Commentary — Europeans praise democracy, but they run their democracies in a very strange way.
Quoting the ZDNet story:
Earlier this month the Legal Affairs Committee (JURI) of the European Parliament demanded that the proposed software patent directive should be restarted from scratch. This request was ratified by senior members of the Parliament last week. The EC [European Commission] must now decide whether to accept the EP’s [European Parliament] request.
I mentioned my opinion on software patents in a previous post, so I should simply mention this as good news.
However, there’s a tiny detail that troubles me here in the wording: “The EC must now decide whether to accept the EP’s request.”
You might think, at first, that this is just the journalist who had some sad wording, but I’m afraid other journalists are reporting it in very much the same way: The EP said no, yet the EC remains stubborn.
For those of you who are not familiar with the European Union’s institutions, I should mention there are tens of different decision processes, that you can more or less summarize as follows:
- The European Parliament’s members are elected, but their opinion barely counts
- The European Commission’s members are named by European Union members’ Heads of States and, in theory, are the executive body of the European Union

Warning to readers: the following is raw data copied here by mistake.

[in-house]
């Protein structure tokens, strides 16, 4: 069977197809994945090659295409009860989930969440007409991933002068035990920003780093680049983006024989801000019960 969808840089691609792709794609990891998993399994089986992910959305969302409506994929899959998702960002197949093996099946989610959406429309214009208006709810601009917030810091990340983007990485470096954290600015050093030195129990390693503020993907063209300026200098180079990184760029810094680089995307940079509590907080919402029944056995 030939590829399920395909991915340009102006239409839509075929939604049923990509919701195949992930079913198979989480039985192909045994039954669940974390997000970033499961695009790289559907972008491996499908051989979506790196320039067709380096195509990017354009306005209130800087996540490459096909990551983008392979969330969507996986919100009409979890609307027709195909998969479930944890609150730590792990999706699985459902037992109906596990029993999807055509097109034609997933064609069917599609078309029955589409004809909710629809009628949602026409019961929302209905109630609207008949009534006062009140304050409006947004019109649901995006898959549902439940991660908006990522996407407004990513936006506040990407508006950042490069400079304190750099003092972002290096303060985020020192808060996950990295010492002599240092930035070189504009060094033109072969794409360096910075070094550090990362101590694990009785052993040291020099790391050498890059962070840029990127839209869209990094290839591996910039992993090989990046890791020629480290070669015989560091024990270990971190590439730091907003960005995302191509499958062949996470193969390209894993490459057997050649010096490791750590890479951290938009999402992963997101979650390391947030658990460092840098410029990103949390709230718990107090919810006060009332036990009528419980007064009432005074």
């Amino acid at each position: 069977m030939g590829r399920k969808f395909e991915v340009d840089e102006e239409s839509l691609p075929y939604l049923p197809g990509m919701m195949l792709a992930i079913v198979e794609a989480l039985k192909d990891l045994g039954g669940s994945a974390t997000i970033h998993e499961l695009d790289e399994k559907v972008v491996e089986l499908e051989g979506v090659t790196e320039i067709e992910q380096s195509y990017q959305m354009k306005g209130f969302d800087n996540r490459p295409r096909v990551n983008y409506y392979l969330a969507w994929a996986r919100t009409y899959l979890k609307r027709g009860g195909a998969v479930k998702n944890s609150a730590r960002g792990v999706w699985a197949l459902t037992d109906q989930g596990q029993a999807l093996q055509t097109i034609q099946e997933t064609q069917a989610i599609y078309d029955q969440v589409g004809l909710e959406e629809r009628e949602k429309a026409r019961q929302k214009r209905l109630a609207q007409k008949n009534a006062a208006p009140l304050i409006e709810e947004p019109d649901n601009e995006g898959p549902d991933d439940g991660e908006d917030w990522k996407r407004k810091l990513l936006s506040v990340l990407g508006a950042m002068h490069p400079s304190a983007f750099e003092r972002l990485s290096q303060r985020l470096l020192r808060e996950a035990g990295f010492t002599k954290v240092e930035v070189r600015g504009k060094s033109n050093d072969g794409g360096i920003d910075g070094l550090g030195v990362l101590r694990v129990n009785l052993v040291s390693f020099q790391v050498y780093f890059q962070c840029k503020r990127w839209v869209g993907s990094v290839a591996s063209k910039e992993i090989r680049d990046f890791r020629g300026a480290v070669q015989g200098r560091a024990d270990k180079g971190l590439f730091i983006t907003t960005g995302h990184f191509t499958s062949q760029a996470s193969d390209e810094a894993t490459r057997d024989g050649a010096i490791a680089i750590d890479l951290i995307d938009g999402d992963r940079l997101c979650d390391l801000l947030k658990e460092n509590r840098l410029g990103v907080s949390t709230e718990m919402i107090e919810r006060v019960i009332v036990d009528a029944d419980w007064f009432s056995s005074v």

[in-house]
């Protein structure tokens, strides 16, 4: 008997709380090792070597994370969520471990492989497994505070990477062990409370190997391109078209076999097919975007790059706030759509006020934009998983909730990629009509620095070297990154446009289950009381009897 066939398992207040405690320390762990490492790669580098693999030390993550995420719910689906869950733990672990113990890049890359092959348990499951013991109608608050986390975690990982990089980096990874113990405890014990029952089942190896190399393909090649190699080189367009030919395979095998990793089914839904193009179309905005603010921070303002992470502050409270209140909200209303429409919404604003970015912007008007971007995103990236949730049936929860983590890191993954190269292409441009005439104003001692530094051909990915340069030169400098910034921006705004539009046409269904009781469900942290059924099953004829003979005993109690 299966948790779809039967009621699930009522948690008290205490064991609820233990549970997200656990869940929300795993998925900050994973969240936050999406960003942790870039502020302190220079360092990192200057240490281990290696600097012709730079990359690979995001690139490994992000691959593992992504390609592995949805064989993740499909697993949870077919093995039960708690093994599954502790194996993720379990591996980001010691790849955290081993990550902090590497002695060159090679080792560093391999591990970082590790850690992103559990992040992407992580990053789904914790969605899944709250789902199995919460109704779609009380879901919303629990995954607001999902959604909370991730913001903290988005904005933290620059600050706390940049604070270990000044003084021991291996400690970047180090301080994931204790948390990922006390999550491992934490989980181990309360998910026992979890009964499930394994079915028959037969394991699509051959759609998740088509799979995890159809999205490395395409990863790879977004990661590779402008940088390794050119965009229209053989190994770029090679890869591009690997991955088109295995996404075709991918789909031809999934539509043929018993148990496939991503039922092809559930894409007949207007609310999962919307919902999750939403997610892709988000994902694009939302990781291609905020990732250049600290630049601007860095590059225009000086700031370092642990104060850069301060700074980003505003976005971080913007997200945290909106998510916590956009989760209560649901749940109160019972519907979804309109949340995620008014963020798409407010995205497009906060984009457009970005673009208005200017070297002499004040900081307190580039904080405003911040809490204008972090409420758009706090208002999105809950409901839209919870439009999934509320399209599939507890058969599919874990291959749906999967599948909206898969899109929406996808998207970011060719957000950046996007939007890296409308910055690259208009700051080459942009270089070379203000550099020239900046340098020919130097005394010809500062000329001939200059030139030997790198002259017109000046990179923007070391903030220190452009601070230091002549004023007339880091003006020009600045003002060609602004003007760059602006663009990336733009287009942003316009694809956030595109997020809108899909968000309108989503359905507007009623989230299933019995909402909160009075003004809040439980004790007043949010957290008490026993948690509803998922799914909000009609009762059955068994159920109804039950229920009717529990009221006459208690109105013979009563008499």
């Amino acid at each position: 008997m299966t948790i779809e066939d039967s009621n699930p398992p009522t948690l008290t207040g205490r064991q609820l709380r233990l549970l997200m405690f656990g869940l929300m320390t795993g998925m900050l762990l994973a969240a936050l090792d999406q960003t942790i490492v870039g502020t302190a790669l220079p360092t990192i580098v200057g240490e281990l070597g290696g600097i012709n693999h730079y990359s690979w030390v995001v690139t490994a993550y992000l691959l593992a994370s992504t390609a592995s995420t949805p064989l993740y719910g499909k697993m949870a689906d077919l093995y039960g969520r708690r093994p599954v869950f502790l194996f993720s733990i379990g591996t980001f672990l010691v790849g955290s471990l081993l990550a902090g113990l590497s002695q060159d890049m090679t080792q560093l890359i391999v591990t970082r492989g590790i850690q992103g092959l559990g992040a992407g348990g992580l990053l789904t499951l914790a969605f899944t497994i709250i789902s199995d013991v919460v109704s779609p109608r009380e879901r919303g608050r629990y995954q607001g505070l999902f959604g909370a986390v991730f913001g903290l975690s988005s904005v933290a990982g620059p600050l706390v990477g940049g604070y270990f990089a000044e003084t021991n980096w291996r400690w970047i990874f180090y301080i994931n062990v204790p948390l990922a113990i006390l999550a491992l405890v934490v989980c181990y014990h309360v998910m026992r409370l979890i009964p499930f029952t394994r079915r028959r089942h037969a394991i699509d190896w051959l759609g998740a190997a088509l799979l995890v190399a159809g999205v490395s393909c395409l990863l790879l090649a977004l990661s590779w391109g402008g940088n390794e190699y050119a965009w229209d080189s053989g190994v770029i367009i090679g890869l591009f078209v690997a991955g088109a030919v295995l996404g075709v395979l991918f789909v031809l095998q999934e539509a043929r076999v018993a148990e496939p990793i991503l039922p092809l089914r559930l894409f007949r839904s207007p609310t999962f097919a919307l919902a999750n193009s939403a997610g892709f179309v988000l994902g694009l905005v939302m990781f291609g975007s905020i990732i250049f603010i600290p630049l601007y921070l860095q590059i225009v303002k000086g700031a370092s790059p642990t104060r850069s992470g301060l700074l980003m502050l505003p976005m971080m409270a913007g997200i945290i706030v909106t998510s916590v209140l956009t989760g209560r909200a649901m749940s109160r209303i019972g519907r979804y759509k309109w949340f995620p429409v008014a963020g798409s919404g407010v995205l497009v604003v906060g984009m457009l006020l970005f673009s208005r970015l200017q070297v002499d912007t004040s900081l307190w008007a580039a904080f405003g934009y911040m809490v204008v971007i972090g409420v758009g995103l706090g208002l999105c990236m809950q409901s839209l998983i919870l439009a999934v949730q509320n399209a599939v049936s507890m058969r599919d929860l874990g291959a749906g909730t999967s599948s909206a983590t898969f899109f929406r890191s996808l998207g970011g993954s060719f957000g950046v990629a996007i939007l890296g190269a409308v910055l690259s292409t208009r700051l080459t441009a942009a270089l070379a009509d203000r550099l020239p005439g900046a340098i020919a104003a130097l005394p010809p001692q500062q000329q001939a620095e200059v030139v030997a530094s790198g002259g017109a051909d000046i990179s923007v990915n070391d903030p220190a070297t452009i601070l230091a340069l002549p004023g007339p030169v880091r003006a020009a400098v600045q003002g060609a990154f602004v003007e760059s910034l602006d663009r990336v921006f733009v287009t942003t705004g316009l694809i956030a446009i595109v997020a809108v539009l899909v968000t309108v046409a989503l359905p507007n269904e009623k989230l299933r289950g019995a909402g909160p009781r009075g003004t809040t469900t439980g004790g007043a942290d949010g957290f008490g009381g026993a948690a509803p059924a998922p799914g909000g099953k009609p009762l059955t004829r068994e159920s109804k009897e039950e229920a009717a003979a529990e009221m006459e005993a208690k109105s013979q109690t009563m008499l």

- The European Union Council’s members are the European Union members’ Heads of States, and their decision is final on much about everything
Other bodies are involved in decision processes, but mentioning the three previous is enough for our purpose.
Now, as an institution, the European Union, raises a number of questions on how you run a democracy. Technically, for instance, the European institutions could let the executive bodies of European Union member States bypass their State parliaments altogether. But the most interesting aspect of Europe is this: Recall the Nice Treaty disaster… Discussions that followed Ireland’s rejection of the treaty by referendum were related to renewing the referendum a few years later. As in: We’ll make them return to the ballots until they get the decision right.
This example here, with the patent directive, is very much the same. An elected parliament rejects the non-elected commission’s patent directive, yet the later gives signs it has to decide whether to bind itself to the parliament’s decision or not. This kind of arrogance has become so common in Europe that nobody even reacts anymore.
In the end, the simple fact is this: Europeans praise democracy, but they run their democracies in a very strange way.